More bodies found in flooded Kerala as toll climbs

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With 725,000 people crammed into relief camps, threat of disease looms

THRISSUR, INDIA Rescuers searched submerged villages in India's southern state of Kerala yesterday in a desperate hunt for survivors after floods killed at least 370 people and drove more than 700,000 from their homes.

Entire villages in Kerala have been swept away in the state's worst floods for a century.

Rescuers fear the death toll will rise as they reach areas almost entirely underwater.

Thousands remain trapped - often without food or safe water - in towns and villages cut off by the floods. But the rain has begun to ease in some areas, and a heavy rain forecast remains in place only for a few spots.

Nearly 725,000 people have taken shelter in relief camps, state government spokesman Subhash T.V. said yesterday.

As the water begins to recede, the authorities fear an outbreak of disease among the people crammed into the relief camps.

Mr Anil Vasudevan, who handles disaster management at the Kerala health department, said the authorities had isolated three people with chickenpox in one of the relief camps in Aluva town, about 250 km from state capital Thiruvananthapuram, Reuters reported.

Bedraggled survivors massing at evacuation centres have described desperate scenes after days without food or potable water.

"They were the scariest hours of our life," Inderjeet Kumar, 20, told AFP at a church doubling as a relief shelter in the hard-hit Thrissur district.

"There was no power, no food. And no water - even though it was all around us."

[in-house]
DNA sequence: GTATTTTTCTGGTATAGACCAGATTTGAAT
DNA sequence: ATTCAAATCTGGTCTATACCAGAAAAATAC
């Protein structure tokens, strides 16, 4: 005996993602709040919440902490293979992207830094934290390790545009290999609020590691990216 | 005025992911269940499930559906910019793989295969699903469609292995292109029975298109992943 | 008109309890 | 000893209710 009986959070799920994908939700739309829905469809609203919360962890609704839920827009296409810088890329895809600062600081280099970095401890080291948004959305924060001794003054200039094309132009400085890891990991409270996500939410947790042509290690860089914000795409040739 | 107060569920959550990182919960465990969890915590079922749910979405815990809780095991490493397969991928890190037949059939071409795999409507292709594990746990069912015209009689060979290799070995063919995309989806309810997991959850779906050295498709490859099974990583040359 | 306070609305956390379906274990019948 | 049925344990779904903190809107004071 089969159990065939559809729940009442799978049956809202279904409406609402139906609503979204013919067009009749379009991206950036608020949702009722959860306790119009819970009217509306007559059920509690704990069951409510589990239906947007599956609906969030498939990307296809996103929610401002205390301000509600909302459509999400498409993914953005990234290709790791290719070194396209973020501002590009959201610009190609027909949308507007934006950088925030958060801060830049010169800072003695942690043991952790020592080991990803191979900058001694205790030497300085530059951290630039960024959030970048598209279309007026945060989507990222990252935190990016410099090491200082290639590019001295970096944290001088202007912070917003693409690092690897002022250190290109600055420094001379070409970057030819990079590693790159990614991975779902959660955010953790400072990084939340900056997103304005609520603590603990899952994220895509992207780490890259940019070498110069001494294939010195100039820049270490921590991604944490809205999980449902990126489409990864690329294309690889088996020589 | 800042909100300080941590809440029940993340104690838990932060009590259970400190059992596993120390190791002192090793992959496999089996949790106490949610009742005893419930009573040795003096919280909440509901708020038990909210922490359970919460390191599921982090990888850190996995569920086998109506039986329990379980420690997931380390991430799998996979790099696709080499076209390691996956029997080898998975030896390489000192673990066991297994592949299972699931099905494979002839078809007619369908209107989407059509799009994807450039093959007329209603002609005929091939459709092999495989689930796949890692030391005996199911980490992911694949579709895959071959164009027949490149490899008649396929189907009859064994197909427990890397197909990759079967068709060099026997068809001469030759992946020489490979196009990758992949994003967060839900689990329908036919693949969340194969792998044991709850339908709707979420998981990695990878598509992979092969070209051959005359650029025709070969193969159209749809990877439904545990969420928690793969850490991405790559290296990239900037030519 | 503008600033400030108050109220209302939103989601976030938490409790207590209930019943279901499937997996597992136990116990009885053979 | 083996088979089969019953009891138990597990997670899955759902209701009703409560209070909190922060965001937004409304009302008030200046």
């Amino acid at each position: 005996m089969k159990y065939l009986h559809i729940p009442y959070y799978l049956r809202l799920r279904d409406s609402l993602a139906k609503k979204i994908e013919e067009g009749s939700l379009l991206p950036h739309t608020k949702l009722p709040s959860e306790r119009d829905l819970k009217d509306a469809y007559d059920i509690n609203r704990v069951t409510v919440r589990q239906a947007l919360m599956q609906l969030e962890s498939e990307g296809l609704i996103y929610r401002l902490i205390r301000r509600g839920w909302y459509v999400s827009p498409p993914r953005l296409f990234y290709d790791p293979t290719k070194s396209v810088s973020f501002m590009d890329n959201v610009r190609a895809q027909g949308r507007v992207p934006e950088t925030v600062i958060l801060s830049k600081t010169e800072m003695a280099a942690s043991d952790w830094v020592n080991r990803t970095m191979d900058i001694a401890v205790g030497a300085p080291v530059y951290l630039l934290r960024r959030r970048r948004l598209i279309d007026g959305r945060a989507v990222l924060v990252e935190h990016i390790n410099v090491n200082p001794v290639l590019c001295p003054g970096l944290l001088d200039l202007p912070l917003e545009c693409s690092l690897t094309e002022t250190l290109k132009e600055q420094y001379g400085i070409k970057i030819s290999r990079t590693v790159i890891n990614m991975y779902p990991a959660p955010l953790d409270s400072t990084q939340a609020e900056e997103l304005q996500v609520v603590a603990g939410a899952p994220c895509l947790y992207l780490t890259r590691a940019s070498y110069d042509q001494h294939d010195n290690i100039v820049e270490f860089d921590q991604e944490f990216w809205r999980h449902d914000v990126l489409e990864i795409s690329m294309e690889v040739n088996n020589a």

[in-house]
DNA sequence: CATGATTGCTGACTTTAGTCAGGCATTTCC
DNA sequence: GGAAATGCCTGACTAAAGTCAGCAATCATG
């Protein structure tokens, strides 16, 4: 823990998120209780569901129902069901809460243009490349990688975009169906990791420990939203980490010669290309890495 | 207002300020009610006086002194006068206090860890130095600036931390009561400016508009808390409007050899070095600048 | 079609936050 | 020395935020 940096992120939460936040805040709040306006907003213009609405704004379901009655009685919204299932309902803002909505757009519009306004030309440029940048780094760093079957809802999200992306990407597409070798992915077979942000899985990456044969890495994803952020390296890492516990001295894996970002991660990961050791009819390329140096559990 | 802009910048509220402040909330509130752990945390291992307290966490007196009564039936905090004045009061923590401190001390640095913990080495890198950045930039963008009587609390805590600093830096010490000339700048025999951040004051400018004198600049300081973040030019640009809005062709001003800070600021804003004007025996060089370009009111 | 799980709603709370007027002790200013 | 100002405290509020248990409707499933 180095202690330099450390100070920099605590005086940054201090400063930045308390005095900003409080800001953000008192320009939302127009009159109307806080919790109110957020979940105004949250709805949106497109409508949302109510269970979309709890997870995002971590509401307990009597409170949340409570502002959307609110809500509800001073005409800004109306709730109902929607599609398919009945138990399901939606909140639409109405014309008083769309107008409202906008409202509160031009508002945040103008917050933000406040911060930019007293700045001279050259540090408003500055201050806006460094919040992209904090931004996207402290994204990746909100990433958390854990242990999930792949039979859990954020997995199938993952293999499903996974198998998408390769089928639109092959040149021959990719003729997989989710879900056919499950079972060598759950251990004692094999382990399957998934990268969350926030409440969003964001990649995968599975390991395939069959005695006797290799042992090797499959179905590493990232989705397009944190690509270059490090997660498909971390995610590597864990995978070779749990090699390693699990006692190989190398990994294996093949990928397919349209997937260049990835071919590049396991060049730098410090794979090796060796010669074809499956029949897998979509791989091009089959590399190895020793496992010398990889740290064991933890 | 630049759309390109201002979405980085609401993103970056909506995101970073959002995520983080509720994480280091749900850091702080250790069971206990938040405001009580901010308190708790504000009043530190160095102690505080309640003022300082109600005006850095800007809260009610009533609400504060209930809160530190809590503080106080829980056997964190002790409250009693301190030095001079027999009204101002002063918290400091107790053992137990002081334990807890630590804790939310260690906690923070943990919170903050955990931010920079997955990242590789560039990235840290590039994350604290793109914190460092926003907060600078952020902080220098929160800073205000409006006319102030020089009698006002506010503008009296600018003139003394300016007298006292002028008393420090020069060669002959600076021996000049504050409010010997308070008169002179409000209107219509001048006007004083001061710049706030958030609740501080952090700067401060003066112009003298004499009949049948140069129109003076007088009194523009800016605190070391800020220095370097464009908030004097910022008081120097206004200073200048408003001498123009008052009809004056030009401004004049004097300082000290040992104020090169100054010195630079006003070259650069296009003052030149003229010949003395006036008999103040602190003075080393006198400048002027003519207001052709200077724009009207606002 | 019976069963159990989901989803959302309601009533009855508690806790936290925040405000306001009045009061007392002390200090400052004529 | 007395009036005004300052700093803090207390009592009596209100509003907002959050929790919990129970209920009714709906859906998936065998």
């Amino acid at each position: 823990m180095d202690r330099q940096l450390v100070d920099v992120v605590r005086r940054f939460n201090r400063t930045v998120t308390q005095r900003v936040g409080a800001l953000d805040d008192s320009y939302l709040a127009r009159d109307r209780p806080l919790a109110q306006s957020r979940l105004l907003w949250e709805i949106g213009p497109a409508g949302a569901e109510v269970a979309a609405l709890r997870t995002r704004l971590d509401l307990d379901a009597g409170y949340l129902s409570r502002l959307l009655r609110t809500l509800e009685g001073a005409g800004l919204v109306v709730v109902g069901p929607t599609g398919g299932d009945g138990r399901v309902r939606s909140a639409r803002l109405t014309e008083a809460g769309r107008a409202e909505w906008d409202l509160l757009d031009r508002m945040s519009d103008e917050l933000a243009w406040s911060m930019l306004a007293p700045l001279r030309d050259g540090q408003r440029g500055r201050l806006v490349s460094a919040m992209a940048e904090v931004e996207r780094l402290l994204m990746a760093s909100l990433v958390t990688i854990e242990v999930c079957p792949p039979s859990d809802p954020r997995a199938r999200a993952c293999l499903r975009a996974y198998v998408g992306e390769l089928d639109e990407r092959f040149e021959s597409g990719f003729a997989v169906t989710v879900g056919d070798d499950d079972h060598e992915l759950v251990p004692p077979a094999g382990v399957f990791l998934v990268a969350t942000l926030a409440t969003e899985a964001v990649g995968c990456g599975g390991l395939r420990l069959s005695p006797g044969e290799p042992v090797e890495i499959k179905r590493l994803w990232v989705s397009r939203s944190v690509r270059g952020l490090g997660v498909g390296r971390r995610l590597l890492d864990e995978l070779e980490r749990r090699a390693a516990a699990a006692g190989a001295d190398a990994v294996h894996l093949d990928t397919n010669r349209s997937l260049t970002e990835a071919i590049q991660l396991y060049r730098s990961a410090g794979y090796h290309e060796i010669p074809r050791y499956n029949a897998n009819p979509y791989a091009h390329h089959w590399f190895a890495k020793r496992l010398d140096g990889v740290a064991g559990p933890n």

The overall death toll in the state since the start of the monsoon on May 29 had reached 370, the spokesman said.

Forty-six of them were found dead in just the last 24 hours.


In the town of Thrissur in the northern part of the state, rescuers searching inundated houses discovered the bodies of those unable to escape as the floodwaters quickly rose.

"They didn't think that it would rise this high (up to 3m in some places) when the initial warnings were issued," said Mr Ashraf Ali, who is leading the search in the small town of Mala.

"Some of them later gave distress calls when the water rose high and fast," he told AFP at the scene yesterday as the carcases of cattle and other livestock floated past.

Among the dead was a mother and son whose home collapsed around them late on Saturday.

Another was a local man who volunteered for the search and rescue mission.

Thousands of army, navy and air force personnel have fanned out across Kerala.

Food, medicine and water has been dropped from helicopters in isolated areas.

Desperate villagers had to improvise as the floodwaters rose, using large kitchen pots as rafts to reach their stricken neighbours.

The floods have caused an estimated US$3 billion (S$4 billion) in damage but the bill is likely to rise as the scale of devastation becomes clearer.

At St Peter's Square in the Vatican yesterday, worshippers held aloft signs reading "Pray for Kerala", a state with a large Christian population.

"Our solidarity and the concrete support of the international community should not lack for our brothers," said Pope Francis.

Mercy Relief Singapore said in a press release yesterday that it would send a disaster response team to Kerala to aid in emergency relief operations. The team will depart Singapore today.